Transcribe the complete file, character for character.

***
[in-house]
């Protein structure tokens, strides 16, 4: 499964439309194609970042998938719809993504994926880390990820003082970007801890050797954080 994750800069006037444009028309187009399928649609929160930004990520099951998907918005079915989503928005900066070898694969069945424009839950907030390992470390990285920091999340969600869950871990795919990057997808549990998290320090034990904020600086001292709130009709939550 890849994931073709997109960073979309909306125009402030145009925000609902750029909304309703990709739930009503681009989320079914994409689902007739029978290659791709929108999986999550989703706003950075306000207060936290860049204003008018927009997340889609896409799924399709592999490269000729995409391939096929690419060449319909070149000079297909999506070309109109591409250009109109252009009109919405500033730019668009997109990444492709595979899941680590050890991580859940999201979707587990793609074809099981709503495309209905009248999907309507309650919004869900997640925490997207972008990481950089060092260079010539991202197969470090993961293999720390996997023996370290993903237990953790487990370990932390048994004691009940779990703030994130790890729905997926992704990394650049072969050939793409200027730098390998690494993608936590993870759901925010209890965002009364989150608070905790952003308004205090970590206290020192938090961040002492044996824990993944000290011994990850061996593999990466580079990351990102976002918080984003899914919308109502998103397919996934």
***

[in-house]
């Protein structure tokens, strides 16, 4: 499964439309194609970042998938719809993504994926880390990820003082970007801890050797954080 994750800069006037444009028309187009399928649609929160930004990520099951998907918005079915989503928005900066070898694969069945424009839950907030390992470390990285920091999340969600869950871990795919990057997808549990998290320090034990904020600086001292709130009709939550 890849994931073709997109960073979309909306125009402030145009925000609902750029909304309703990709739930009503681009989320079914994409689902007739029978290659791709929108999986999550989703706003950075306000207060936290860049204003008018927009997340889609896409799924399709592999490269000729995409391939096929690419060449319909070149000079297909999506070309109109591409250009109109252009009109919405500033730019668009997109990444492709595979899941680590050890991580859940999201979707587990793609074809099981709503495309209905009248999907309507309650919004869900997640925490997207972008990481950089060092260079010539991202197969470090993961293999720390996997023996370290993903237990953790487990370990932390048994004691009940779990703030994130790890729905997926992704990394650049072969050939793409200027730098390998690494993608936590993870759901925010209890965002009364989150608070905790952003308004205090970590206290020192938090961040002492044996824990993944000290011994990850061996593999990466580079990351990102976002918080984003899914919308109502998103397919996934």